The group of muscles and tendons that rise from the scapula, or shoulder bone, to the Joint Relief 911
head of the humerus - the shoulder joint - appear to be pretty unstable. The head of the humerus, or arm bone, sits on the glenoid fossa, a part of the scapula, in much the same way that a golf ball sits on a golf tee. The rotator cuff stabilizes the shoulder-arm connection. Without it, your arm would simply dangle at your side.
In order to recognize whether or not you have suffered a rotator cuff injury, it is important to be aware of the symptoms. If you are starting to feel discomfort in your arm or shoulder, it is a good idea to review the following symptoms of a torn rotator cuff:If you experience three or more of these symptoms, you may have a torn rotator cuff. If this is the case, you should see your doctor immediately.As with all other injuries, acting quickly when you suspect a rotator cuff injury may make the difference between needing medication and needing surgery. When you first experience the symptoms, you should immediately begin administering first aid using the R.I.C.E. method:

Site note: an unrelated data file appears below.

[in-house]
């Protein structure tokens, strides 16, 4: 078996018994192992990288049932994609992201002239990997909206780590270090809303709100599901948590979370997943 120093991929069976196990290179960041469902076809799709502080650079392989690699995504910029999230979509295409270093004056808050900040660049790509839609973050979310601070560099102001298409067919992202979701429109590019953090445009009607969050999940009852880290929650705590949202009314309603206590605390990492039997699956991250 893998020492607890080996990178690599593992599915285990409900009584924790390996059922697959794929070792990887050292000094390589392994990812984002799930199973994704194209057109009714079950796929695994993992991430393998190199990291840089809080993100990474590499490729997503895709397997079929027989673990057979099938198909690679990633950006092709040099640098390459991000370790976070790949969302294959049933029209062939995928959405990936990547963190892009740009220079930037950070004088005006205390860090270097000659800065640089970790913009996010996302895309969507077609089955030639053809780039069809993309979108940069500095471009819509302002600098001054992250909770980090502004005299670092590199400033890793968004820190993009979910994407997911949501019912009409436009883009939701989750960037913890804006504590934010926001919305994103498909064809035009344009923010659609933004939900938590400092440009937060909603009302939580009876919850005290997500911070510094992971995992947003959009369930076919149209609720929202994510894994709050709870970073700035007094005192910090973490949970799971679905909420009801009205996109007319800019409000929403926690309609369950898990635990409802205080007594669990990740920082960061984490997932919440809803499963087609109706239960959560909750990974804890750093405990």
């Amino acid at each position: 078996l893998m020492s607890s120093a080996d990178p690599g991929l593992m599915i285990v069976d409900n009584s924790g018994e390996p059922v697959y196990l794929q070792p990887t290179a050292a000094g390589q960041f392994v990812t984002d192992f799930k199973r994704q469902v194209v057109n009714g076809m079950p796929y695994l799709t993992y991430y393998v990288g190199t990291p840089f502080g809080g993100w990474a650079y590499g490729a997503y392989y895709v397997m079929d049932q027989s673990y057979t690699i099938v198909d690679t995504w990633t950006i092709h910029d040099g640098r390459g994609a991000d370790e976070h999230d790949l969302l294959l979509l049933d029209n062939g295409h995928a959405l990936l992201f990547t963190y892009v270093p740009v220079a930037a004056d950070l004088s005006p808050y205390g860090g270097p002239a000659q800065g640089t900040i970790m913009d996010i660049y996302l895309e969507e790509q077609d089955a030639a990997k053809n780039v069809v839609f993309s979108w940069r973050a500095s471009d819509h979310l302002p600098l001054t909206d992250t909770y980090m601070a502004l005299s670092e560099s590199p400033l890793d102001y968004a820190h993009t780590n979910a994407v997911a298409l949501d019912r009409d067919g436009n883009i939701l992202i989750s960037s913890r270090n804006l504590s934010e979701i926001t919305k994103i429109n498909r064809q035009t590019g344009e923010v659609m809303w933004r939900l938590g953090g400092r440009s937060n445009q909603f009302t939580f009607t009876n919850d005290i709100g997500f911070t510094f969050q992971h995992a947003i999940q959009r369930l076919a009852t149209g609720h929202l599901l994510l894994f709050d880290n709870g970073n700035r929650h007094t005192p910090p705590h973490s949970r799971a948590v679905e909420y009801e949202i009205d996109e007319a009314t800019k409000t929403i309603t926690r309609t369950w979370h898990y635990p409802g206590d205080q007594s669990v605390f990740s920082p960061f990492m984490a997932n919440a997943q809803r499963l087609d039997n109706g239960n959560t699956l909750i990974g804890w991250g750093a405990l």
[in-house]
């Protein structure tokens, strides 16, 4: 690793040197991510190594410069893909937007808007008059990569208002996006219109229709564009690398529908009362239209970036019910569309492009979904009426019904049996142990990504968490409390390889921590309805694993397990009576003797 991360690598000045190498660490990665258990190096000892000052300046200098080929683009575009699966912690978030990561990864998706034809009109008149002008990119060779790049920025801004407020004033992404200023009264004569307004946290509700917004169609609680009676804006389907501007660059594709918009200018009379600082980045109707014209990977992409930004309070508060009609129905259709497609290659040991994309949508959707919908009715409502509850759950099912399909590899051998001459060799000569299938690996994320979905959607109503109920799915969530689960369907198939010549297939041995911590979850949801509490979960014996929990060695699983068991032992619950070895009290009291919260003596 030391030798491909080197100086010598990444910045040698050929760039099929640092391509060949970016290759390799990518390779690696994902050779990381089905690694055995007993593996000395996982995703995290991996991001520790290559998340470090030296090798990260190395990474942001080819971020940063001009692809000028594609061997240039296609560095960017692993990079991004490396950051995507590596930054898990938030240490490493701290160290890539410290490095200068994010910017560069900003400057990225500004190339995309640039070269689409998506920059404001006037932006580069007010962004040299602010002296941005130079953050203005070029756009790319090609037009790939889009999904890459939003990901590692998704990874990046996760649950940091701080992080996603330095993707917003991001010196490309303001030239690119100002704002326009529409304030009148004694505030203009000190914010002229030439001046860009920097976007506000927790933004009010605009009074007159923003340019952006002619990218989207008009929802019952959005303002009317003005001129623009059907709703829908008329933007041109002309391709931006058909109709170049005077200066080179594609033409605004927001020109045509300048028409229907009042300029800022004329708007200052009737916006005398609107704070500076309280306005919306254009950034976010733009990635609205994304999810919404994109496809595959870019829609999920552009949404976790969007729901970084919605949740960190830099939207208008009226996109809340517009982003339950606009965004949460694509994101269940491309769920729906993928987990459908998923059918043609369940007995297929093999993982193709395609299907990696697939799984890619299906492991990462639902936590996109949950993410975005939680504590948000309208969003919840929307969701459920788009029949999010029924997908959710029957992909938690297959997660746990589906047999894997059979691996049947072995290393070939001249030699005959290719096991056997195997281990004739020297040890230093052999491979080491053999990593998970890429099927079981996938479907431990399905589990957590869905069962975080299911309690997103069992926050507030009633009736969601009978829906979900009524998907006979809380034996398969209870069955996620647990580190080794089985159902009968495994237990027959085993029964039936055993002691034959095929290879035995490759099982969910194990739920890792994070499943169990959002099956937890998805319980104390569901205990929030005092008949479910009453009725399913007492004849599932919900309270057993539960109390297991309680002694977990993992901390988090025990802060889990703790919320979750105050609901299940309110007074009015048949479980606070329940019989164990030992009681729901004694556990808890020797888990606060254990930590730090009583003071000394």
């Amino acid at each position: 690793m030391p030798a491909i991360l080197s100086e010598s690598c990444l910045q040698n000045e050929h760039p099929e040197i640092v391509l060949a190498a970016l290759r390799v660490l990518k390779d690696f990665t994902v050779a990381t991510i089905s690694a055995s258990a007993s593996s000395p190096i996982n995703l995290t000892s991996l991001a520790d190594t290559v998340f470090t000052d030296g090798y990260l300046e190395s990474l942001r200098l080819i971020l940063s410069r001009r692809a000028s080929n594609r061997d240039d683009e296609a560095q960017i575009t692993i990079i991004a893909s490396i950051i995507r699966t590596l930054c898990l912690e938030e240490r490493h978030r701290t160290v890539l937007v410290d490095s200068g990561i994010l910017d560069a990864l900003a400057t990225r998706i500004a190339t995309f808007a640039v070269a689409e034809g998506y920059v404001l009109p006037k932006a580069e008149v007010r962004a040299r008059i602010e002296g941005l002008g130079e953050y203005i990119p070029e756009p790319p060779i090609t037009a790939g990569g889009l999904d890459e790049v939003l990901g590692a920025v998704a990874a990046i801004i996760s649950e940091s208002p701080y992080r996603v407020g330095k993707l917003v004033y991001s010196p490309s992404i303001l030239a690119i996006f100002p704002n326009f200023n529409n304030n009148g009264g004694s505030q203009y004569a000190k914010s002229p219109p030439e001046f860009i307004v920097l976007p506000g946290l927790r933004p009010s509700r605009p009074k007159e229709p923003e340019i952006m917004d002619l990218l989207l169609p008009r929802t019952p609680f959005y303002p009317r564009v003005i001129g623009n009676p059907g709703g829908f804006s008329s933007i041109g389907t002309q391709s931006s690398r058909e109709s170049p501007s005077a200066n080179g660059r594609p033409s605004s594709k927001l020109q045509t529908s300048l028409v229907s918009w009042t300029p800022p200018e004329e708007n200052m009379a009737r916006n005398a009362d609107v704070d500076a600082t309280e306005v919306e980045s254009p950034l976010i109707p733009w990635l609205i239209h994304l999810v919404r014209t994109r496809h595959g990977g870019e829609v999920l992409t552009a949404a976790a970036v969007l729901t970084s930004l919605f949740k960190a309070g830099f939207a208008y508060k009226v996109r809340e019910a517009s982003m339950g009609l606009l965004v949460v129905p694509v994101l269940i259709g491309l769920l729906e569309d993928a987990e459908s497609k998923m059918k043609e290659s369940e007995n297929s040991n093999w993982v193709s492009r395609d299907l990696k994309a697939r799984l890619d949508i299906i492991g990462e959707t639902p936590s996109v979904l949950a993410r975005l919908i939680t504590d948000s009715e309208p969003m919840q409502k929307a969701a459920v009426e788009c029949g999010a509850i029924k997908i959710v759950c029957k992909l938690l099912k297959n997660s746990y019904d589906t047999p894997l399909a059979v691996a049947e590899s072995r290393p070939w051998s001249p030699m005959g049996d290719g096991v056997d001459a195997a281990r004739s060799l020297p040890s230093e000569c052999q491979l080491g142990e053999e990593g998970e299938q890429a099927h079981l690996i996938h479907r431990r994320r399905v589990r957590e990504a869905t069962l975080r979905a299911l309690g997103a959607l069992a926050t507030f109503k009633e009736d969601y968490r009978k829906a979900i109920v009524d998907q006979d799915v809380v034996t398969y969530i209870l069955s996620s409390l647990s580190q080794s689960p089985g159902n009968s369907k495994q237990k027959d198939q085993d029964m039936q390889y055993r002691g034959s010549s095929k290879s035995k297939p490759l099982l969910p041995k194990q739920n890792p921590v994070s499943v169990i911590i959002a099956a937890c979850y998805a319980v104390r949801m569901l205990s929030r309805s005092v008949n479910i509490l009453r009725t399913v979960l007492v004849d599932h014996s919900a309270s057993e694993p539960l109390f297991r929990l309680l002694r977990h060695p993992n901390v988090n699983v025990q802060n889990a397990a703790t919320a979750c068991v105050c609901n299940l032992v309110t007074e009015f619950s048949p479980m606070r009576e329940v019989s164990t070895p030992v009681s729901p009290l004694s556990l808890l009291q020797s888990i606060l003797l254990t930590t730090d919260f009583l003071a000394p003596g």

A common complaint that brings many people into the emergency room seeking pain relief is pain in the sternum. The pain may or may not feel like pressure, bruising, cracking or just plain hurt. The sternum is the bone that ribs are attached to that runs down the front of the chest. Most of the time people think they're having a heart attack. People want to know what causes sternum pain when it's not heart-related pain and what they can do to relieve it.